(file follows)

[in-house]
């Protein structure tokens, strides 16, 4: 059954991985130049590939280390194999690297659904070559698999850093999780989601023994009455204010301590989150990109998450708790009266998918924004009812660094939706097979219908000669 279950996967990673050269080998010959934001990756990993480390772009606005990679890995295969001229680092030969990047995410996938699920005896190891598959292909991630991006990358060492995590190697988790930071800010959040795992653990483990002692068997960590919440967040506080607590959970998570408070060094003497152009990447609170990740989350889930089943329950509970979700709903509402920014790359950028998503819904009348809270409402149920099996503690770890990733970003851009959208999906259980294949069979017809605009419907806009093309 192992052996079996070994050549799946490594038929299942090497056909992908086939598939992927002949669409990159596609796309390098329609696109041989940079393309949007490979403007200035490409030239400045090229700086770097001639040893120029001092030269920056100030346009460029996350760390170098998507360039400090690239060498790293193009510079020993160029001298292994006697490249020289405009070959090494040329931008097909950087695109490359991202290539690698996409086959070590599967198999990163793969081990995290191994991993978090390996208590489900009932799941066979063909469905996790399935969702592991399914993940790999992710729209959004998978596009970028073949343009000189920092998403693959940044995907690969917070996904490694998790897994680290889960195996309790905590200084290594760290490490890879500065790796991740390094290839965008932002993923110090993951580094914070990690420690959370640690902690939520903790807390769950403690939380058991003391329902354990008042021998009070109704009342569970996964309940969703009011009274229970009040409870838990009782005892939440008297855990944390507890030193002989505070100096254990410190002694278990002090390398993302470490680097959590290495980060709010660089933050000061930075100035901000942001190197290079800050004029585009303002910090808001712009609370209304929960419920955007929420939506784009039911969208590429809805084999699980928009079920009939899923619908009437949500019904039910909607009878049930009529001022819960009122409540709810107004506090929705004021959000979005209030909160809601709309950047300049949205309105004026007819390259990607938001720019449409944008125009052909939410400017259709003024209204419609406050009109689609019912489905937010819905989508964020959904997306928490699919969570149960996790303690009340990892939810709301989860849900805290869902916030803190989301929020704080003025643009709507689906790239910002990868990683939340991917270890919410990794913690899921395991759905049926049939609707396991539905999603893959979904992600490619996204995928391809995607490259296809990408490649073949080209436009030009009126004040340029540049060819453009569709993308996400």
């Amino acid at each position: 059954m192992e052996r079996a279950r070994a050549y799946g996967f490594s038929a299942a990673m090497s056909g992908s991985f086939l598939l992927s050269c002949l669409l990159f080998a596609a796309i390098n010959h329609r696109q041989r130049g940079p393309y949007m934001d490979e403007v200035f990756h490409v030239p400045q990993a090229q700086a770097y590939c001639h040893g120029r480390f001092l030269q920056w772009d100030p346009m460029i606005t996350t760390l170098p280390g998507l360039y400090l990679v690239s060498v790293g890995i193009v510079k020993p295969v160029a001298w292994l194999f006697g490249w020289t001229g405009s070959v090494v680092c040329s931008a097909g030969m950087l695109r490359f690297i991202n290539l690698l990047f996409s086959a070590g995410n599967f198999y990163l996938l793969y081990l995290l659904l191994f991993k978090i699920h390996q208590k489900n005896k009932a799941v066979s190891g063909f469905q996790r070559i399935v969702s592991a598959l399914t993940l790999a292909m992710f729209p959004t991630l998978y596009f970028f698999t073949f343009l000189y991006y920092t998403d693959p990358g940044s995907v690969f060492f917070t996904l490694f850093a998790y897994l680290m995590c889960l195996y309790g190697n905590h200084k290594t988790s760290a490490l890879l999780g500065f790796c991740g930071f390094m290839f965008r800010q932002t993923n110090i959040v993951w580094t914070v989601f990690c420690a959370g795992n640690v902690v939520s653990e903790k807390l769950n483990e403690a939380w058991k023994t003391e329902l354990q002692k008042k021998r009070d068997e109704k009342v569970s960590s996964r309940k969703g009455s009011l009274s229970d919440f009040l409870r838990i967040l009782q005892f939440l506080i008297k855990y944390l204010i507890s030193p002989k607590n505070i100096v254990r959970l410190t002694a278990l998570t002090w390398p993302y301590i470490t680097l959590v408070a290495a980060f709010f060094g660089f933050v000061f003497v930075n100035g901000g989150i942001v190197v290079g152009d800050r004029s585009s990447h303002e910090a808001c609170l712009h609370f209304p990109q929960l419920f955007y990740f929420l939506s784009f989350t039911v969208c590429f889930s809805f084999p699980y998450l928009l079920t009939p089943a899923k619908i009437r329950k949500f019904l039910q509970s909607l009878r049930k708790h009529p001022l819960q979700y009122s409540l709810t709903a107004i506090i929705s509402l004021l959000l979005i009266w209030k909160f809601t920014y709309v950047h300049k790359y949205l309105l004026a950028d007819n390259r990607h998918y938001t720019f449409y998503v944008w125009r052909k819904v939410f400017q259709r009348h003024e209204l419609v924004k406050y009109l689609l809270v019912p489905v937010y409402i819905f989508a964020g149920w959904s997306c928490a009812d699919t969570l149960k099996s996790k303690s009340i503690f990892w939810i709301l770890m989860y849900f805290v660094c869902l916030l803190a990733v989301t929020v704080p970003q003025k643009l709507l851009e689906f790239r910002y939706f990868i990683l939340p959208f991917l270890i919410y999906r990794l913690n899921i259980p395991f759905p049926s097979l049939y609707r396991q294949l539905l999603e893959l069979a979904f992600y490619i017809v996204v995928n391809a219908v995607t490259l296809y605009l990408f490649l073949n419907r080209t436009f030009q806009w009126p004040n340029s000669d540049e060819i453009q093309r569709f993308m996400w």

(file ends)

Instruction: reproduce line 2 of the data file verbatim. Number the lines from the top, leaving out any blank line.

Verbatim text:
């Protein structure tokens, strides 16, 4: 059954991985130049590939280390194999690297659904070559698999850093999780989601023994009455204010301590989150990109998450708790009266998918924004009812660094939706097979219908000669 279950996967990673050269080998010959934001990756990993480390772009606005990679890995295969001229680092030969990047995410996938699920005896190891598959292909991630991006990358060492995590190697988790930071800010959040795992653990483990002692068997960590919440967040506080607590959970998570408070060094003497152009990447609170990740989350889930089943329950509970979700709903509402920014790359950028998503819904009348809270409402149920099996503690770890990733970003851009959208999906259980294949069979017809605009419907806009093309 192992052996079996070994050549799946490594038929299942090497056909992908086939598939992927002949669409990159596609796309390098329609696109041989940079393309949007490979403007200035490409030239400045090229700086770097001639040893120029001092030269920056100030346009460029996350760390170098998507360039400090690239060498790293193009510079020993160029001298292994006697490249020289405009070959090494040329931008097909950087695109490359991202290539690698996409086959070590599967198999990163793969081990995290191994991993978090390996208590489900009932799941066979063909469905996790399935969702592991399914993940790999992710729209959004998978596009970028073949343009000189920092998403693959940044995907690969917070996904490694998790897994680290889960195996309790905590200084290594760290490490890879500065790796991740390094290839965008932002993923110090993951580094914070990690420690959370640690902690939520903790807390769950403690939380058991003391329902354990008042021998009070109704009342569970996964309940969703009011009274229970009040409870838990009782005892939440008297855990944390507890030193002989505070100096254990410190002694278990002090390398993302470490680097959590290495980060709010660089933050000061930075100035901000942001190197290079800050004029585009303002910090808001712009609370209304929960419920955007929420939506784009039911969208590429809805084999699980928009079920009939899923619908009437949500019904039910909607009878049930009529001022819960009122409540709810107004506090929705004021959000979005209030909160809601709309950047300049949205309105004026007819390259990607938001720019449409944008125009052909939410400017259709003024209204419609406050009109689609019912489905937010819905989508964020959904997306928490699919969570149960996790303690009340990892939810709301989860849900805290869902916030803190989301929020704080003025643009709507689906790239910002990868990683939340991917270890919410990794913690899921395991759905049926049939609707396991539905999603893959979904992600490619996204995928391809995607490259296809990408490649073949080209436009030009009126004040340029540049060819453009569709993308996400």